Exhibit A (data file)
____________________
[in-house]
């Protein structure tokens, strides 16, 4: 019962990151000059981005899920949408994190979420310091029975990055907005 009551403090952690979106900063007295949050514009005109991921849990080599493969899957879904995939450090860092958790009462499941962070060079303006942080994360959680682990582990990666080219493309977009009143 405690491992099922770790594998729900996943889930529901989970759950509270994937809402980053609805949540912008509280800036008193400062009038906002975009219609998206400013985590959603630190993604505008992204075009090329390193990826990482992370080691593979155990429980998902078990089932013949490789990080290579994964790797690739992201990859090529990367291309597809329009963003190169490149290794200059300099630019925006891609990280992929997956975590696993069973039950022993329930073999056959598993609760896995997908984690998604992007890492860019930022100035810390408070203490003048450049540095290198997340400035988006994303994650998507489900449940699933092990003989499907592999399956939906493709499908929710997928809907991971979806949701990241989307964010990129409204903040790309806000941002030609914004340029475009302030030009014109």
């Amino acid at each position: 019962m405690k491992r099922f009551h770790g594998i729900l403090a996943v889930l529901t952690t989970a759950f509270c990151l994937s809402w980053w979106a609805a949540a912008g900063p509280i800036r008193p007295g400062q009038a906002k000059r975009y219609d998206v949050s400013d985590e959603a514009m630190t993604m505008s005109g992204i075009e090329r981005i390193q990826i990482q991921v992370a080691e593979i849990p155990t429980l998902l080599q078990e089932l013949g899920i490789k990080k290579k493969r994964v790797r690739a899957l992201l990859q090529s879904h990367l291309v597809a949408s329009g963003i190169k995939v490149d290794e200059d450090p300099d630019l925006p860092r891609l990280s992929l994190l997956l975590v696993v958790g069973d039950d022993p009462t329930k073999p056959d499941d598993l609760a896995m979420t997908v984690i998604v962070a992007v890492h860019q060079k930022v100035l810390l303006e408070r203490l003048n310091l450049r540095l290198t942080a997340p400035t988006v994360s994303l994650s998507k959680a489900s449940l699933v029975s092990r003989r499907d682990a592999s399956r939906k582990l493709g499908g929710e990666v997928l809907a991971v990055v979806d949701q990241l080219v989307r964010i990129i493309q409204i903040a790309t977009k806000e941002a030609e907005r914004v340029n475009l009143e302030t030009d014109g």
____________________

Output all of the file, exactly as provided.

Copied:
[in-house]
């Protein structure tokens, strides 16, 4: 019962990151000059981005899920949408994190979420310091029975990055907005 009551403090952690979106900063007295949050514009005109991921849990080599493969899957879904995939450090860092958790009462499941962070060079303006942080994360959680682990582990990666080219493309977009009143 405690491992099922770790594998729900996943889930529901989970759950509270994937809402980053609805949540912008509280800036008193400062009038906002975009219609998206400013985590959603630190993604505008992204075009090329390193990826990482992370080691593979155990429980998902078990089932013949490789990080290579994964790797690739992201990859090529990367291309597809329009963003190169490149290794200059300099630019925006891609990280992929997956975590696993069973039950022993329930073999056959598993609760896995997908984690998604992007890492860019930022100035810390408070203490003048450049540095290198997340400035988006994303994650998507489900449940699933092990003989499907592999399956939906493709499908929710997928809907991971979806949701990241989307964010990129409204903040790309806000941002030609914004340029475009302030030009014109």
């Amino acid at each position: 019962m405690k491992r099922f009551h770790g594998i729900l403090a996943v889930l529901t952690t989970a759950f509270c990151l994937s809402w980053w979106a609805a949540a912008g900063p509280i800036r008193p007295g400062q009038a906002k000059r975009y219609d998206v949050s400013d985590e959603a514009m630190t993604m505008s005109g992204i075009e090329r981005i390193q990826i990482q991921v992370a080691e593979i849990p155990t429980l998902l080599q078990e089932l013949g899920i490789k990080k290579k493969r994964v790797r690739a899957l992201l990859q090529s879904h990367l291309v597809a949408s329009g963003i190169k995939v490149d290794e200059d450090p300099d630019l925006p860092r891609l990280s992929l994190l997956l975590v696993v958790g069973d039950d022993p009462t329930k073999p056959d499941d598993l609760a896995m979420t997908v984690i998604v962070a992007v890492h860019q060079k930022v100035l810390l303006e408070r203490l003048n310091l450049r540095l290198t942080a997340p400035t988006v994360s994303l994650s998507k959680a489900s449940l699933v029975s092990r003989r499907d682990a592999s399956r939906k582990l493709g499908g929710e990666v997928l809907a991971v990055v979806d949701q990241l080219v989307r964010i990129i493309q409204i903040a790309t977009k806000e941002a030609e907005r914004v340029n475009l009143e302030t030009d014109g």